The authors also caution that since the sample size in the study is small to draw firm conclusions, larger studies may be needed. Besides, almost one-third of babies were not followed-up (38 out of 120), which they say, might be explained by parents' fear of leaving their homes and using public transportation to attend clinic appointments amid the pandemic. “Data on the risk of Covid-19 transmission during pregnancy or while breastfeeding are limited to a small number of case studies. We hope our study will provide some reassurance to new mothers that the risk of them passing Covid-19 to their babies is very low. However, larger studies are needed to better understand the risks of transmission from mother to child,” says Dr Christine M Salvatore, the primary lead for the study from the Weill Cornell Medicine-New York-Presbyterian Komansky Children's Hospital.

Writing in a linked comment, Dr Melissa Medvedev from the University of California San Francisco, who was not involved in the study, says that the research has provided valuable data, indicating that perinatal Covid-19 transmission is unlikely and allowing newborns to room-in and breastfeed is safe, with appropriate precautions. “Despite these insights, key questions remain unanswered. Robust population-based data are needed to quantify the incidence of complications among pregnant women and neonates and to understand rates and routes of vertical and horizontal transmission, including asymptomatic transmission. Studies are also required to determine the effectiveness of infection prevention and control practices in the neonatal care setting,” says Dr Medvedev.

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US medical body updates guidance 

The American Academy of Pediatrics (AAP) has updated its guidance for care of newborns to mothers with Covid-19, finding that evidence now suggests that babies are at low risk of becoming infected when they remain in-room with the mother after birth, if infection control practices are used. This marks a change from the initial AAP guidance which recommended temporary separation of newborn infants from infected mothers.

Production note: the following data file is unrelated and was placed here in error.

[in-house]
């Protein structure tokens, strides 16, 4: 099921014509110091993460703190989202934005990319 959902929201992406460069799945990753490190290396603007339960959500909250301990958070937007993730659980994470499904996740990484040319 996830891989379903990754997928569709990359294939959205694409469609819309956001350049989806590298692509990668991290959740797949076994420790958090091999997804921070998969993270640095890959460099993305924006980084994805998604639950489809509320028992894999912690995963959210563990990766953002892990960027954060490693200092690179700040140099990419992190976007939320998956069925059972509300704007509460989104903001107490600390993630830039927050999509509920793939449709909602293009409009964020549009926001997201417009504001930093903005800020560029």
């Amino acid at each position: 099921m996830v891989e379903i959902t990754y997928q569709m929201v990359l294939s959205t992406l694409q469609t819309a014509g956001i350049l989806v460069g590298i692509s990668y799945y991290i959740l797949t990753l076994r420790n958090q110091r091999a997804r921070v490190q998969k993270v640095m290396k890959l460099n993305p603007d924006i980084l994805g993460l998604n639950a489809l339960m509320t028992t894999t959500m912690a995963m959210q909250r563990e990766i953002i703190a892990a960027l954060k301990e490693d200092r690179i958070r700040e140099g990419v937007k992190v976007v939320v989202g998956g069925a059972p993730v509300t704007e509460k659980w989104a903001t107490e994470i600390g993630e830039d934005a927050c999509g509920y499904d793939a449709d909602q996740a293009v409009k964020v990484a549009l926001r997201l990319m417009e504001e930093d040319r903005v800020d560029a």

According to the updated guidance, mothers confirmed or suspected of Covid-19 may “room-in” with their newborns according to usual center practice when precautions are taken. During the birth hospitalization, the mother should maintain a reasonable distance from her infant when possible. When a mother provides hands-on care to her newborn, she should wear a mask and perform hand-hygiene, says the advisory. “What we now know is the risk of the newborn becoming infected around the time of birth is low when safety precautions are taken to protect the baby. In fact, the risk in the short-term appears to be no greater if mother and infant room-in together using infection control measures compared to physical separation of the infant in a room separate from the mother. We do not yet know how many newborns might become ill at home following hospital discharge,” says Dr Karen Puopolo, lead author of the guidance.

Healthcare workers should use gowns, gloves, standard procedural masks, and eye protection (face shields or goggles) when providing care for infants, suggest experts. “If noninfected partners or other family members are present during the birth hospitalization, they should use masks and hand hygiene when providing hands-on care to the infant,” they add. 

The AAP also strongly supports breastfeeding as the best choice for infant feeding. “Several published studies have detected SARS-CoV-2 nucleic acid in breast milk. It is not yet known whether a viable, infectious virus is secreted in breast milk, nor is it yet established whether protective antibody is found in breast milk. Given these uncertainties, breastfeeding is not contraindicated at this time. Mothers should perform hand hygiene before breastfeeding and wear a mask during breastfeeding. If an infected mother chooses not to nurse her newborn, she may express breast milk after appropriate hand hygiene, and this may be fed to the infant by other uninfected caregivers,” say guidelines.